Leadership, Petraeus style
WITH A FALTERING economy, soaring unemployment, and overseas military commitments consuming more each day than the gross domestic product of many small nations, the United States urgently needs adaptive and transformational leaders. In paying tribute to Harvard veterans at a Kennedy School Forum tonight, General David H. Petraeus will underline the importance of adaptive leaders in today's complex national security environment.
Defense Secretary Robert Gates has called Petraeus the "preeminent soldier, scholar, and statesman" of his generation - roles that he transitions among as the commander of US Central Command.
Is his leadership unique? And if so, in what way? In more than 100 hours of interviews with Petraeus, his mentors, peers, and subordinates, I have elicited numerous perspectives on his style of leadership and approach to juggling the responsibilities of "soldier, scholar, and statesman." A common theme is that Petraeus models the very principles of adaptive leadership that he advocates.
Adaptive leadership is a set of strategies and practices that can help organizations and the people in them break through gridlocks, accomplish change, and develop the adaptability to thrive in complex, competitive, and challenging environments. It differs from many leadership perspectives in its core premise that one can learn good leadership. Yet, in hierarchical institutions like the military, enabling creative decision making and encouraging young leaders to challenge assumptions can prove difficult.
An organization's adaptability depends on having widespread leadership that can come from anywhere within. Petraeus recognizes this, as has become clear in my interviews. Through operations in Iraq, his influence at the Army's Training and Doctrine Command, and the military's new counterinsurgency doctrine, he has relentlessly promoted a "flatter" hierarchical structure that empowers subordinate leaders to think outside the box, take initiative, challenge assumptions, and even question authority.
Hierarchy and respect for authority are obviously critical components of military bearing and unit cohesion. However, the current asymmetric threat environment increasingly requires unprecedented initiative, judgment, and creative thinking. In Petraeus's words, "we must continually think about the relatively junior officer who has to make a huge decision, often with life or death consequences, in the blink of an eye. There is no substitute for flexible, adaptable leaders. The key to all that we did in Iraq was leaders - especially young leaders - who repeatedly rose to the occasion and took on tasks for which they'd had little or no training."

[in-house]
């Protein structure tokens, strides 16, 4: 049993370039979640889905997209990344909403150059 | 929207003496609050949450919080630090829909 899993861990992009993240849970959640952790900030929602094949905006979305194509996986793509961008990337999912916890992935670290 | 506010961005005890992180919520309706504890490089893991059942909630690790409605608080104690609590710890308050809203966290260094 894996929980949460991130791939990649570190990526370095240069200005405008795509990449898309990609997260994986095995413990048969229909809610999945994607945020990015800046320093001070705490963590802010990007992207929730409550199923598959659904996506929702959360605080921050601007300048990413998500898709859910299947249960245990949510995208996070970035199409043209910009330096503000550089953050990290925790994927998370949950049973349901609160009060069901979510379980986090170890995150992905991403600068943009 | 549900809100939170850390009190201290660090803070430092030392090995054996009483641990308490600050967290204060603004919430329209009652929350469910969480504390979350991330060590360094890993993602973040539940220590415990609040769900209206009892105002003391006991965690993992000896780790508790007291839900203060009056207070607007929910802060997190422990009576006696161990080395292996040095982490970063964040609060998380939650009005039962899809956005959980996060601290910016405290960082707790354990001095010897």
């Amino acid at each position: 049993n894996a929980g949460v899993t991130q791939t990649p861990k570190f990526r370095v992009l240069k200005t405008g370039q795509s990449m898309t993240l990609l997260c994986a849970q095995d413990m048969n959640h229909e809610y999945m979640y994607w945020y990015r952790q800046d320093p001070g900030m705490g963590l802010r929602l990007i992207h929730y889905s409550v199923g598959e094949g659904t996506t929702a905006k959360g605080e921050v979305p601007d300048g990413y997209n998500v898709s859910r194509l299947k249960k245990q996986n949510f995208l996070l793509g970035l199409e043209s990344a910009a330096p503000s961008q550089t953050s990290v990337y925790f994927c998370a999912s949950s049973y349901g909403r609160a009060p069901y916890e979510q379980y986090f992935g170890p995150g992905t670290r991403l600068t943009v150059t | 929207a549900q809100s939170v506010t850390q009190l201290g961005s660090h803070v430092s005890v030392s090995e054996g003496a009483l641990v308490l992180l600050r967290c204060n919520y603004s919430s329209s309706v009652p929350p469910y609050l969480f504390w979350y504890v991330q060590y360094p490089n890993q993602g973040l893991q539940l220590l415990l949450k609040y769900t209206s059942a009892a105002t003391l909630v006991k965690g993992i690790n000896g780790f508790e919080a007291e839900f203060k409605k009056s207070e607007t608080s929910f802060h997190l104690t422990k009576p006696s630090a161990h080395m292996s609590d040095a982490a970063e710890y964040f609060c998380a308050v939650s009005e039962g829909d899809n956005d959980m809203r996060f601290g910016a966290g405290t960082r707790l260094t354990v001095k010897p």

Whether dealing with friend or foe, adaptive leaders must also deploy nuanced interpersonal skills. Interestingly, Petraeus seems to take a thematic approach to influencing others, an explicit task in military leadership doctrine. Whether focused on generals or diplomats in Iraq, Afghanistan or Pakistan, or his "army of mentor-ees," Petraeus's enthusiasm for engaging with others helps build their ownership as stakeholders in outcomes. A positive cycle ensues: multiple stakeholders are empowered, and Petraeus gets a more robust strategic assessment of the complex challenges he must confront.
Yet, because adaptive leadership can generate resistance, exercising leadership can be both difficult and dangerous. Still, Petraeus states that a critical leadership task is to be willing to take prudent, calculated risks to achieve the vision and meet the commander's intent. Petraeus offers what he feels is most important in adaptive leadership through simple but salient points. In his mind, the fundamental task of strategic leadership is getting the big ideas right and setting the appropriate tone and energy level. When dealing with the uncertainty of virulent insurgencies or economic downturns, it is critical that leaders manage expectations and be first with the truth. In other words, under-promise but over-deliver.
The sheer quantity of issues and uncertain nature of our current threat environment requires innovative thinkers who can manage and lead adaptively. Petraeus advocates for leaders who learn and adapt, are willing to take risks, encourage initiative in others, and empower their subordinates to follow suit an argument well received from a "soldier, scholar and statesman."
Paula D. Broadwell, a major in the US Army, is a pre-doctoral research associate at the Harvard Kennedy School's Center for Public Leadership.